HINCKLEY, Ohio — Before the ice age and the glaciers took their toll across Northeast Ohio, ancient seas and rivers once dominated the landscape. These waters created the ledges that we see today. However, some of our local ledges have carvings in them from the past century or two, protected by the Cleveland Metroparks system.
In the 1850s, H. M. Worden purchased a 56-acre plot of land near present-day Hinckley, Ohio. He eventually passed on the family homestead to his daughter Nettie who married a bricklayer named Noble Stuart. When his wife Nettie passed away (1940s), he carved into the ledges that we see today. You'll find faces, dates, religious symbols, and nautical figures on the Worden's Loop Trail.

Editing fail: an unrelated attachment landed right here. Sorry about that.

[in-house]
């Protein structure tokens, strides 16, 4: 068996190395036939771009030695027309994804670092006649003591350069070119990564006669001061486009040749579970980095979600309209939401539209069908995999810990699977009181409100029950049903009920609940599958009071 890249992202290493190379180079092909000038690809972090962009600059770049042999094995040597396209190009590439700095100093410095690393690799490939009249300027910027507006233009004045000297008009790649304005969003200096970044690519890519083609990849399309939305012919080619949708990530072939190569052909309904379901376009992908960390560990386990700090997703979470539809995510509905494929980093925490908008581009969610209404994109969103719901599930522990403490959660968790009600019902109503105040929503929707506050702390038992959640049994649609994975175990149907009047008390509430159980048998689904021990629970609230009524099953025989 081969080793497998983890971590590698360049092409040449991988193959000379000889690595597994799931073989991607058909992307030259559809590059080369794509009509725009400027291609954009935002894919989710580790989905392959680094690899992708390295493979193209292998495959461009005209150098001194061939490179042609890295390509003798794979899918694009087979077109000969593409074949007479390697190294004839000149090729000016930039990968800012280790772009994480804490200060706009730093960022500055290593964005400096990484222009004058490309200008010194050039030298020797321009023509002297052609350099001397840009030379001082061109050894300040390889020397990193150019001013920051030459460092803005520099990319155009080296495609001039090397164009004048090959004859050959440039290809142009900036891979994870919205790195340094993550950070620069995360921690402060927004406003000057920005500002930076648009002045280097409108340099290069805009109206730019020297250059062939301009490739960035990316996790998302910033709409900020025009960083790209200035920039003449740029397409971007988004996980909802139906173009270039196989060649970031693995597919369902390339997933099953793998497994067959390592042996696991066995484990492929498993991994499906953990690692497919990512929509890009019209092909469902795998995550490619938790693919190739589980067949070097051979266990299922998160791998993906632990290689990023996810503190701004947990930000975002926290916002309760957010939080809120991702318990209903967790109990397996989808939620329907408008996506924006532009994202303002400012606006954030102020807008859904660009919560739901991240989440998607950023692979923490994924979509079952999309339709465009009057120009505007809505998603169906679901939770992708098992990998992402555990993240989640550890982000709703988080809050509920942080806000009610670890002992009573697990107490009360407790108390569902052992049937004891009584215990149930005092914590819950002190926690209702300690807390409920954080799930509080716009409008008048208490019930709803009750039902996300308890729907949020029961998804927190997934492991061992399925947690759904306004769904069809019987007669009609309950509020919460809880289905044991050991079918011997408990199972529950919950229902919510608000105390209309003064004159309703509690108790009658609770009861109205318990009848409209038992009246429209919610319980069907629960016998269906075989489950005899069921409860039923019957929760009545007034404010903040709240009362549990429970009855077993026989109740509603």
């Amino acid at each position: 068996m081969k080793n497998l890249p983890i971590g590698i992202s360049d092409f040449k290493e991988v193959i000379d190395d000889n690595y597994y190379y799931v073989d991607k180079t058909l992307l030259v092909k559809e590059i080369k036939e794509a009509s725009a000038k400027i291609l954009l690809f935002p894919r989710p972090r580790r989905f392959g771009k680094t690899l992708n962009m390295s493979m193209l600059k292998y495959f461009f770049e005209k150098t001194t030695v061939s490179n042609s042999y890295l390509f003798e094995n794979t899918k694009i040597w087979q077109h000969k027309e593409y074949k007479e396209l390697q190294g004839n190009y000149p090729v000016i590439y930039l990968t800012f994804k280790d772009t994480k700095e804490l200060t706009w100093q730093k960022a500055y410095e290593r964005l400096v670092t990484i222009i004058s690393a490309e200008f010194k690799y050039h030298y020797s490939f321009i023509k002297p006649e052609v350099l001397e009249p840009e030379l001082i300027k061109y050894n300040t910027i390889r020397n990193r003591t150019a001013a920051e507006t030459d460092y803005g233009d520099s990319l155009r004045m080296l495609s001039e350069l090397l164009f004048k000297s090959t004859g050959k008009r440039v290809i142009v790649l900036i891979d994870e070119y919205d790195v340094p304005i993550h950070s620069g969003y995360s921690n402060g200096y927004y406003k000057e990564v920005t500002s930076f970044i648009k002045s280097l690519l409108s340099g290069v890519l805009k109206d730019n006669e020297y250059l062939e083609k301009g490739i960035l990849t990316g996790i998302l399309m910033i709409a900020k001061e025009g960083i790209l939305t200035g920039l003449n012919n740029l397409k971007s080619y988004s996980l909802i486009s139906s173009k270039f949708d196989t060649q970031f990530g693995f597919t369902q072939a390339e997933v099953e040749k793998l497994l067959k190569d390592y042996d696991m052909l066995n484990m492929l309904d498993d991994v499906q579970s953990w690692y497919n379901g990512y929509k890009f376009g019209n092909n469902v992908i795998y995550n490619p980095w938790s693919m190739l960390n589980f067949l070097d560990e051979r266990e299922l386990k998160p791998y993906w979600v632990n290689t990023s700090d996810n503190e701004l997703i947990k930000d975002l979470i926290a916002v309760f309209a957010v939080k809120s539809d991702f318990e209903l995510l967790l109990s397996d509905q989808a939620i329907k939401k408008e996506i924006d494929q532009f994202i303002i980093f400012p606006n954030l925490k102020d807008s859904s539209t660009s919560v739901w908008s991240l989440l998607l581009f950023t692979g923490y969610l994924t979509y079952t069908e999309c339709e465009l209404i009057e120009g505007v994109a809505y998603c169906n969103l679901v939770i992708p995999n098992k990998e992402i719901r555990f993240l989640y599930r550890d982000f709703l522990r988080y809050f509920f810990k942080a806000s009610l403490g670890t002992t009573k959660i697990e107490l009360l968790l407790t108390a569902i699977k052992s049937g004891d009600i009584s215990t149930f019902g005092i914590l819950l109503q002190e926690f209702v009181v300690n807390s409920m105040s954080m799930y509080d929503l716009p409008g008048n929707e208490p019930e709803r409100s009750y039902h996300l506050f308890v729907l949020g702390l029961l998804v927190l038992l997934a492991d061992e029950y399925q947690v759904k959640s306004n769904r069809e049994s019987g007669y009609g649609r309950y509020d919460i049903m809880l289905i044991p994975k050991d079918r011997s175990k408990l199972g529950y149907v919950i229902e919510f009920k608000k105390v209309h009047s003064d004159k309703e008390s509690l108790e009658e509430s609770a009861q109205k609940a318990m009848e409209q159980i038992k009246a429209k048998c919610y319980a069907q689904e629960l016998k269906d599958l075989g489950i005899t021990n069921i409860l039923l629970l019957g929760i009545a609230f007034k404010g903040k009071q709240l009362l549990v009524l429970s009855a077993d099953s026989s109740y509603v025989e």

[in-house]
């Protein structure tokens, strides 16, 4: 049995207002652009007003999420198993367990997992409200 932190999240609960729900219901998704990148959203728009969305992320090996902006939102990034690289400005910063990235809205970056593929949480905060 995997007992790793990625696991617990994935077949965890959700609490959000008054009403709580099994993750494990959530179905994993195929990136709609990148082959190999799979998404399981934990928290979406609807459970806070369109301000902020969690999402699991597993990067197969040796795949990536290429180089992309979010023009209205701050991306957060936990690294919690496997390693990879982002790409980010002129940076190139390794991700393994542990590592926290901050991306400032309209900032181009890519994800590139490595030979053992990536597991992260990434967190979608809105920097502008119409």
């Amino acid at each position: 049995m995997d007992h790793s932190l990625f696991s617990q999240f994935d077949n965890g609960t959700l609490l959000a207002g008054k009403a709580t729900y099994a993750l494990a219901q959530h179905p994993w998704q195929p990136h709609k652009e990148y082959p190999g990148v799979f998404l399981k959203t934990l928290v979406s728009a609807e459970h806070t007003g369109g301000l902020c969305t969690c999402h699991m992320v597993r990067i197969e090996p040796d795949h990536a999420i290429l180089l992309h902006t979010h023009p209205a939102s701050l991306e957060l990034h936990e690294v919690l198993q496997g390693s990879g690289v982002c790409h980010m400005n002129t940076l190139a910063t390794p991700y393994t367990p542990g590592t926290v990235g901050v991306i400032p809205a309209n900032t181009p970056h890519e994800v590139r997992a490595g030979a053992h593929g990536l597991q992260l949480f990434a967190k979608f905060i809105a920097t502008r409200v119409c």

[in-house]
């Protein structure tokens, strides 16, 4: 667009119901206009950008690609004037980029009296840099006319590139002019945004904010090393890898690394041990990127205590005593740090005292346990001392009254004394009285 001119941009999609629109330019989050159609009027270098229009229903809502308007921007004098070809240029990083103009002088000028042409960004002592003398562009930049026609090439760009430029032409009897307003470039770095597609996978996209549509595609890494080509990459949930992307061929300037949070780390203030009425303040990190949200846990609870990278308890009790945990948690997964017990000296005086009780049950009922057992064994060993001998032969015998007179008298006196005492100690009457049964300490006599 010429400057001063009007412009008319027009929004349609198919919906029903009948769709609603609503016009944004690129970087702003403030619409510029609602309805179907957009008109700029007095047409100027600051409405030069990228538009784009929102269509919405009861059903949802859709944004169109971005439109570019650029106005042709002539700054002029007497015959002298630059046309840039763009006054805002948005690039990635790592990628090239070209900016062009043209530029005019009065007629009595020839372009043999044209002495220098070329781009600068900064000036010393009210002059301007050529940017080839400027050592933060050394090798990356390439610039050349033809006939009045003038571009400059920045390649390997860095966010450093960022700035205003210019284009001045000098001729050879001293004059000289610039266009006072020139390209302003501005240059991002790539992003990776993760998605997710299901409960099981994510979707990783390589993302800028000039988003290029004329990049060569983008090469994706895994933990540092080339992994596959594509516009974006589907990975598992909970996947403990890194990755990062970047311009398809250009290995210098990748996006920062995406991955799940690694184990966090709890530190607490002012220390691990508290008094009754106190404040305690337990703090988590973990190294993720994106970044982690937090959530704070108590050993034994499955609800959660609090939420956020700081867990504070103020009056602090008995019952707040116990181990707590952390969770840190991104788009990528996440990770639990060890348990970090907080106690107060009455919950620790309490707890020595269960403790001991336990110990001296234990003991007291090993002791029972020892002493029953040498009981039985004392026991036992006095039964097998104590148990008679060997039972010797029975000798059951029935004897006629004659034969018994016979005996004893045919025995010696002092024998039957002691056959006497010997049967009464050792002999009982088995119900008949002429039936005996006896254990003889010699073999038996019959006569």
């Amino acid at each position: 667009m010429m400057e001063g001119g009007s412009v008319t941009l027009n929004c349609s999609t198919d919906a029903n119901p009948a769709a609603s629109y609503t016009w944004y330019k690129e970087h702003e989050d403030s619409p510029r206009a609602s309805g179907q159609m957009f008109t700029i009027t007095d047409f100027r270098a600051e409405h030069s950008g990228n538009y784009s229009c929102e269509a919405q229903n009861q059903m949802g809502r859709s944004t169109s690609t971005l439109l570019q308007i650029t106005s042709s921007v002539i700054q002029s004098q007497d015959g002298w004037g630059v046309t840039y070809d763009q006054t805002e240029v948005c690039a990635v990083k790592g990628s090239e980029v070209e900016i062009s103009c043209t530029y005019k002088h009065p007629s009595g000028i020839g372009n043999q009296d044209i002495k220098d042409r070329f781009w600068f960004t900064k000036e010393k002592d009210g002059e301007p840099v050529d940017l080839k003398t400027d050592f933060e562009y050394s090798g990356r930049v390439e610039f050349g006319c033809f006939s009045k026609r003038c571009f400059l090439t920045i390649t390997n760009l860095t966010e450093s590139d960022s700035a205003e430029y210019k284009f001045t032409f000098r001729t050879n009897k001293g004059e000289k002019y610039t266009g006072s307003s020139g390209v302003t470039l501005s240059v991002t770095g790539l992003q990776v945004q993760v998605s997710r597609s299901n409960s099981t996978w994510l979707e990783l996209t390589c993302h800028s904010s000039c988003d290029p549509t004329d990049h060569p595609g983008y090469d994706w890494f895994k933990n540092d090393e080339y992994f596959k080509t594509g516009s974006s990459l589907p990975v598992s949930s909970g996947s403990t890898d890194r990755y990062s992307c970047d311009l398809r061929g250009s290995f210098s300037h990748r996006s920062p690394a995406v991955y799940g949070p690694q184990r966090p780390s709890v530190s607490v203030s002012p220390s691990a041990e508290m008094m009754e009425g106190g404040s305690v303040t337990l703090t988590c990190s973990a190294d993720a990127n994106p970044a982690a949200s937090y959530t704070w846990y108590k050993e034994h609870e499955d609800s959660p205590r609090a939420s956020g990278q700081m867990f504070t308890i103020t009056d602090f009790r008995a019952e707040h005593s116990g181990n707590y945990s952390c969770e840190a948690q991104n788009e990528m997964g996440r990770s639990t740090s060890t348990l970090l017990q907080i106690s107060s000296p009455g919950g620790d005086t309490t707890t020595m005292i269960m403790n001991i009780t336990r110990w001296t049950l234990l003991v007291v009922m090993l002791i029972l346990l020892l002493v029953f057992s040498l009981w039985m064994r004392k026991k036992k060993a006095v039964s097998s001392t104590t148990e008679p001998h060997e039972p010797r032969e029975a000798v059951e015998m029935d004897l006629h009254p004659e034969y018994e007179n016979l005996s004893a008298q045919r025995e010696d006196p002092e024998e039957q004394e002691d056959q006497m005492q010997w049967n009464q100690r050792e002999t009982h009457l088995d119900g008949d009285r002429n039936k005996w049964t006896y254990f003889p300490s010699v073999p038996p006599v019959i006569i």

HOW TO FIND THE LEDGES
After parking at the Worden's Ledges trailhead, you'll follow the path into the forest. Where the loop begins, head left and you'll eventually run into the sphinx. The rest of the carvings are in the ravine just a few steps down the hillside.
The inspiration behind the faces that you'll find are from people he knew and admired (for example, he carved the face of Ty Cobb, a famous baseball player for the Detroit Tigers in the early 1900s.
To learn more about Worden's Ledges, tap HERE.